Taking place annually on June 23, International Women in Engineering Day (INWED) is an international awareness campaign celebrating the work and achievements of women engineers.
The day provides an opportunity to raise the profile of women engineers and highlight the career opportunities available.
Launched initially in the UK by the Women’s Engineering Society (WES) as a national initiative, INWED has grown year by year, and has since achieved a global reach and UNESCO patronage.
The idea behind the day is to encourage all groups – governmental, educational, corporate, individuals and further organisations – to hold events to support the day and link them together for maximum impact.
INWED is delivered by Women’s Engineering Society, a membership organisation that ensures equality for women in this non-traditional sector.
The organisation follows three objectives:
- To support women to achieve their potential as engineers, applied scientists and leaders and to reward excellence
- To encourage and promote the education, study and application of engineering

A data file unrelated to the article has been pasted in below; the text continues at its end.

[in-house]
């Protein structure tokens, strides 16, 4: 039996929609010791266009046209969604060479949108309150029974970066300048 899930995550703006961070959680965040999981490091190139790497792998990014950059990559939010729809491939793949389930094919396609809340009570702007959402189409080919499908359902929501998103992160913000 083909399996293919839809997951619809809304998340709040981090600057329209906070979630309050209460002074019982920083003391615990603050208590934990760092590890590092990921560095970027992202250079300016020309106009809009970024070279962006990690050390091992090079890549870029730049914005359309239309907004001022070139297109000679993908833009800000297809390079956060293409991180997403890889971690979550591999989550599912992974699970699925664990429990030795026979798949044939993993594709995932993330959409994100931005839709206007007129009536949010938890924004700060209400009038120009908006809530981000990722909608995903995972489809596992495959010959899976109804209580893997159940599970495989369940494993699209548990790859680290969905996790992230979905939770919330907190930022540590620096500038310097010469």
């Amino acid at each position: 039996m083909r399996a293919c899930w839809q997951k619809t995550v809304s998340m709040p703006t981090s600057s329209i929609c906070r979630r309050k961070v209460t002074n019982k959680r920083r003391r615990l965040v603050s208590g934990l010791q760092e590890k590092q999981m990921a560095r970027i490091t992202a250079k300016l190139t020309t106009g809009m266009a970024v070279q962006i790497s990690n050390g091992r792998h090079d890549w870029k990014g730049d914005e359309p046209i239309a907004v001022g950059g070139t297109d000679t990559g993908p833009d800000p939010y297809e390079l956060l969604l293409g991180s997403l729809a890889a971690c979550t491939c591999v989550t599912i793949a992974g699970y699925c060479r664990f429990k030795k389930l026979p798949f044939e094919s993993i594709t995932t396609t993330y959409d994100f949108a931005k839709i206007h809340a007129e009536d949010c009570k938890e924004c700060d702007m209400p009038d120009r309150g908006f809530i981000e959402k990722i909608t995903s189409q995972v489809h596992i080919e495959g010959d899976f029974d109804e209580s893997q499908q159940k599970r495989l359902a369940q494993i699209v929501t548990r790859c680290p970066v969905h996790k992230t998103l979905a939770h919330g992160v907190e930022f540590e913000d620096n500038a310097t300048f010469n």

- To work with organisations and influencers to promote gender diversity and equality in the workplace and sustain the historic legacy and future effectiveness of the Women’s Engineering Society.
To celebrate INWED 2021, WES has planned a virtual celebration of women in engineering. During the session they will announce the 2021 Top 50 Women in Engineering Awards on this year’s theme of “Engineering Heroes”. For more details of the event, click here.
In the Australian HVAC&R and building services sector, the Australian Institute of Refrigeration, Air Conditioning and Heating (AIRAH) notes that although demand for diverse engineering workforces has increased, enrolment in STEM fields remains predominantly male with less than 20 per cent of engineering graduates identifying as women.
The Women of AIRAH Special Technical Group, established in 2016, promotes diversity, representation and inclusion within the ranks of HVAC&R.
“The Women of AIRAH group is about improving diversity and the representation of women in the industry,” says Women of AIRAH chair and AIRAH board member Ura Sarfejoo, M.AIRAH. “It’s important for women to feel included. For the sake of the profession, engineering needs more women to get involved.”